Installation, 2,000 hand made pink pomo poms, copper stalks
Wheal Art Weekend
‘strange flowering’ was a temporary installation made on the site of a former tin mine at South Wheal Frances, near Redruth in Cornwall. Part of Wheal Art Weekend, devised and organised by the artist Alison Sharkey, eleven artists presented temporary interventions over two days.
‘strange flowering’ was made of 2,000 hand-made pink woollen pom-poms marking the south-west/north-east orientation of the Great Flat Lode, a particularly rich mineral seam which supported the mine for two decades during the 19th and 20th centuries. The work referenced the presence of thrift (or sea pinks) in areas of high mineral concentrations. Research into the records of medieval treatises revealed how the presence of particular plants could indicate mineral seams (or lodes) below ground which often informed decisions about where to dig, although most excavations followed more obvious signs such as metals in rivers or changes in the landscape. Other, more ephemeral, signs included the taste of water and the appearance of hoar frost (which melted more quickly in the presence of metal deposits).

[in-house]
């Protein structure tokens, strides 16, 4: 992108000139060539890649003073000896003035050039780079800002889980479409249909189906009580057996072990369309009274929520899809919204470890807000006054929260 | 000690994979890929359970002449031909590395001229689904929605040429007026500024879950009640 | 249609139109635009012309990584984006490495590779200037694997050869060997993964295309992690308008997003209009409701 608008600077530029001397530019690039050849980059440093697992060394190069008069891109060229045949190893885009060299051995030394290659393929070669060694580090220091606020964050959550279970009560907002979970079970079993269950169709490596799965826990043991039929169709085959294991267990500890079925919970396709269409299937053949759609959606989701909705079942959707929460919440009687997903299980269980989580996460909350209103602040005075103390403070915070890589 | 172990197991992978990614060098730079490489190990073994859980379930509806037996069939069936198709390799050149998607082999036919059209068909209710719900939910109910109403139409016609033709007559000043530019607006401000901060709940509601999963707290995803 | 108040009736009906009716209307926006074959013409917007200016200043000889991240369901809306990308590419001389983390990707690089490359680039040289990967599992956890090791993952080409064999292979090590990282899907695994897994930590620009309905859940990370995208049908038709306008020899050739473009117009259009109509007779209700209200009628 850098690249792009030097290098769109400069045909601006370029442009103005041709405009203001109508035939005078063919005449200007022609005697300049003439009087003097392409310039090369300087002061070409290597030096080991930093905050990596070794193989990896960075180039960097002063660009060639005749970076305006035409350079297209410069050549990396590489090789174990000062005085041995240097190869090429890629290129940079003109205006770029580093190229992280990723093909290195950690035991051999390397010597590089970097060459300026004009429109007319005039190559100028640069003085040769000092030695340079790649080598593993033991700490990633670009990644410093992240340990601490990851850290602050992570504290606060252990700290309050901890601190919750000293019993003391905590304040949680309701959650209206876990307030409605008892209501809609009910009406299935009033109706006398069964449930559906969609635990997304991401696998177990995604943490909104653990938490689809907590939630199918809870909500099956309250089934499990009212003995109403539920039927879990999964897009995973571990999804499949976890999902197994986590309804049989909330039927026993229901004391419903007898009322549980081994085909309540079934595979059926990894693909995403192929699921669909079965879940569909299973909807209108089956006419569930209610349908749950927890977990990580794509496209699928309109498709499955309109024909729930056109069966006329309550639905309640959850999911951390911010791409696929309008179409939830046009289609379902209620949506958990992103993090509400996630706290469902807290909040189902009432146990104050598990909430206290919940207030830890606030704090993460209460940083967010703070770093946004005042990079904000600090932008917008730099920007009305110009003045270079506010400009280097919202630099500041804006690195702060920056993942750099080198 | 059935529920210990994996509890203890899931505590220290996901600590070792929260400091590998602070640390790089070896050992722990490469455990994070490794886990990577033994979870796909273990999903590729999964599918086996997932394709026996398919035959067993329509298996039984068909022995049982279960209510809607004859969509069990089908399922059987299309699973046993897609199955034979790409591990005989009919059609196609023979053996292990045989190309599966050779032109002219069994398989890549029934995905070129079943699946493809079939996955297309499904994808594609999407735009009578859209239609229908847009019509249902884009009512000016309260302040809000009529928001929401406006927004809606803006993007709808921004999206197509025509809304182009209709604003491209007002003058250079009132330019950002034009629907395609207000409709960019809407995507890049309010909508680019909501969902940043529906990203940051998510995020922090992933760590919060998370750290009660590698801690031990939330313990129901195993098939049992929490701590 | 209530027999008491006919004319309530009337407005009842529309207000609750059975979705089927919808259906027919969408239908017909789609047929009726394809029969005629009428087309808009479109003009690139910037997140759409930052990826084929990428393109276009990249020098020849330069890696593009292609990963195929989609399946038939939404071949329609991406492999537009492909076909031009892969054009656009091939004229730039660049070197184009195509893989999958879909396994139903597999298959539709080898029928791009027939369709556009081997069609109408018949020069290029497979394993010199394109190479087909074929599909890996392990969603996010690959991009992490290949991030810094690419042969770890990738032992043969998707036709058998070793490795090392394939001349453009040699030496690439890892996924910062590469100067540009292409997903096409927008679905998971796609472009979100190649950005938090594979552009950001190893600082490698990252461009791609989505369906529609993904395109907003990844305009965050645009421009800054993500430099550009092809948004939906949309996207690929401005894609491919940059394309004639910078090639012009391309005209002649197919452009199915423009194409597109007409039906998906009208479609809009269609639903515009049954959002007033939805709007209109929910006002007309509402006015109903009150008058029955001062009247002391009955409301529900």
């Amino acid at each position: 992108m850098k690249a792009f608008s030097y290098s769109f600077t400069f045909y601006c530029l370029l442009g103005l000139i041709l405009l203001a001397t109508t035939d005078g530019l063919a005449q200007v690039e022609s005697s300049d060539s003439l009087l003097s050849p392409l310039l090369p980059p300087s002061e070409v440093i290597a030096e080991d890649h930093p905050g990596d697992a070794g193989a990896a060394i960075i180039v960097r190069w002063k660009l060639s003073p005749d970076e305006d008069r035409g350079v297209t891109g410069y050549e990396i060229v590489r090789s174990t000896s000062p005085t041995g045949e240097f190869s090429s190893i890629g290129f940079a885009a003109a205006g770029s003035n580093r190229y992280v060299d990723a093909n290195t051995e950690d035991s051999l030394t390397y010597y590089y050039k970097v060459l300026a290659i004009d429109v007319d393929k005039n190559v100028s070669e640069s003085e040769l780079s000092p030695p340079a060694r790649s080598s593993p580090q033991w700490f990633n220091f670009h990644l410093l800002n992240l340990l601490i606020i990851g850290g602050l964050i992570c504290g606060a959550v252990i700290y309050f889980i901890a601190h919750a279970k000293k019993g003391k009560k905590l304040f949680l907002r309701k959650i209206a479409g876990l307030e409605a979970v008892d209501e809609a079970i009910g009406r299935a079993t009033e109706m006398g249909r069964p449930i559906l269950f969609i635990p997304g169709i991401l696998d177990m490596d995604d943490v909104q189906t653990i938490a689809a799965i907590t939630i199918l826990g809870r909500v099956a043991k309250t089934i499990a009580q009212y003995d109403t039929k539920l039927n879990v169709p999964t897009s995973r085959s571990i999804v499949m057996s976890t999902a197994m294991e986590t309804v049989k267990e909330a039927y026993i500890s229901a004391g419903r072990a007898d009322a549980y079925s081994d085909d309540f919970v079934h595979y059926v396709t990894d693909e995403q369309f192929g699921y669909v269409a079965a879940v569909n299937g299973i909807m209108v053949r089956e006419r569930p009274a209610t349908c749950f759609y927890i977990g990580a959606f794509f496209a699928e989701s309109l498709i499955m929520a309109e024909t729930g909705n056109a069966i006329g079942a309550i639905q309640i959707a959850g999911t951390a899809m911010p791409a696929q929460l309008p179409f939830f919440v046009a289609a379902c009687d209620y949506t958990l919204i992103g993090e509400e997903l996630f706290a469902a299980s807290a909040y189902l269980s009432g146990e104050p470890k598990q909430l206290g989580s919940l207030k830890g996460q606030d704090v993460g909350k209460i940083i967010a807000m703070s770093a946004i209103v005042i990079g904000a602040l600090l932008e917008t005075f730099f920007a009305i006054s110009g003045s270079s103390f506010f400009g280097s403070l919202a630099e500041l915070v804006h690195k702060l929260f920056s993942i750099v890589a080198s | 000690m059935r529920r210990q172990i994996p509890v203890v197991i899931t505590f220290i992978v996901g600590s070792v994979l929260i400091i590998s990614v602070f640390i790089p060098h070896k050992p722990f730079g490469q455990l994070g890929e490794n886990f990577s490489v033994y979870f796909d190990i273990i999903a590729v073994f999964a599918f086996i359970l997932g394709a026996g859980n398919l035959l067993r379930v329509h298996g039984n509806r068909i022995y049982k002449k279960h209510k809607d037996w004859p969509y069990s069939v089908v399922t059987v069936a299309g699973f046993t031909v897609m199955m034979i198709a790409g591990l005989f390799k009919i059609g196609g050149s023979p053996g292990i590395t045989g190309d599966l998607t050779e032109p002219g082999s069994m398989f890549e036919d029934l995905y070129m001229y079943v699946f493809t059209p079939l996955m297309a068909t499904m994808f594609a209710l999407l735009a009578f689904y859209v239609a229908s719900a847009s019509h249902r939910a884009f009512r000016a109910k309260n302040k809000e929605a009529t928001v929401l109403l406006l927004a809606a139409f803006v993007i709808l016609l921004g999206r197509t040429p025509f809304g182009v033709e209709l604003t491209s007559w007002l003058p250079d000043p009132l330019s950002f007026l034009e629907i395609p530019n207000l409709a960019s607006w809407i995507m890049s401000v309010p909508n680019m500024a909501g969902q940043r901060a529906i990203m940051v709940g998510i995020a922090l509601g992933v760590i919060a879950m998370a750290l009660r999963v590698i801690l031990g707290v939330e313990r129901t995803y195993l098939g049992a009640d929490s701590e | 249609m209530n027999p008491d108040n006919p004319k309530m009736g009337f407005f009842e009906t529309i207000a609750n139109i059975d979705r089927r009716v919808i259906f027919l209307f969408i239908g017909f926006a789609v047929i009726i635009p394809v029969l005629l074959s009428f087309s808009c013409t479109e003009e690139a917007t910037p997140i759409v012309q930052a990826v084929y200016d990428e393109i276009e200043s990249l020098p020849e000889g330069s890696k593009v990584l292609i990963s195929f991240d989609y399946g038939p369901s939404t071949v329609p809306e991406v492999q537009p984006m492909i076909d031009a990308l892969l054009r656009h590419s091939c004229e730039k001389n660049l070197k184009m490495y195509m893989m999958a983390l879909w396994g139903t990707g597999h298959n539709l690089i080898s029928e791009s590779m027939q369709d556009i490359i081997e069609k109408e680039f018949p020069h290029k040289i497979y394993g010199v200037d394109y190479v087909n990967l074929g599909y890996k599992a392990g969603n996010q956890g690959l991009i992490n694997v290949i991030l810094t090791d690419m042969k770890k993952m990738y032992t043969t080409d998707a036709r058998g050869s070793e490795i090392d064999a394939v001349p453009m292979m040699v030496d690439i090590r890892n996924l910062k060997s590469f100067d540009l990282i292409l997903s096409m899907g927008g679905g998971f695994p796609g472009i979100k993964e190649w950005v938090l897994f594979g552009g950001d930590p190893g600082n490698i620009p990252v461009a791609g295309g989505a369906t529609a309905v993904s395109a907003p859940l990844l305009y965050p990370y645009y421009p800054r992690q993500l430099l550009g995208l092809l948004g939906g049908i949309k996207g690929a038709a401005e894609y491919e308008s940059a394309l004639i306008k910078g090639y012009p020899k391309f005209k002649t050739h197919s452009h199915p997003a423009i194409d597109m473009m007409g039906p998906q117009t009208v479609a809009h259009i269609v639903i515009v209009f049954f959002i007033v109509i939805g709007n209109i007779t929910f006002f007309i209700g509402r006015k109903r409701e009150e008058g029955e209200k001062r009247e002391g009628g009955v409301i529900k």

Wheal Art Weekend was reviewed by Megan Wakefield for a-n.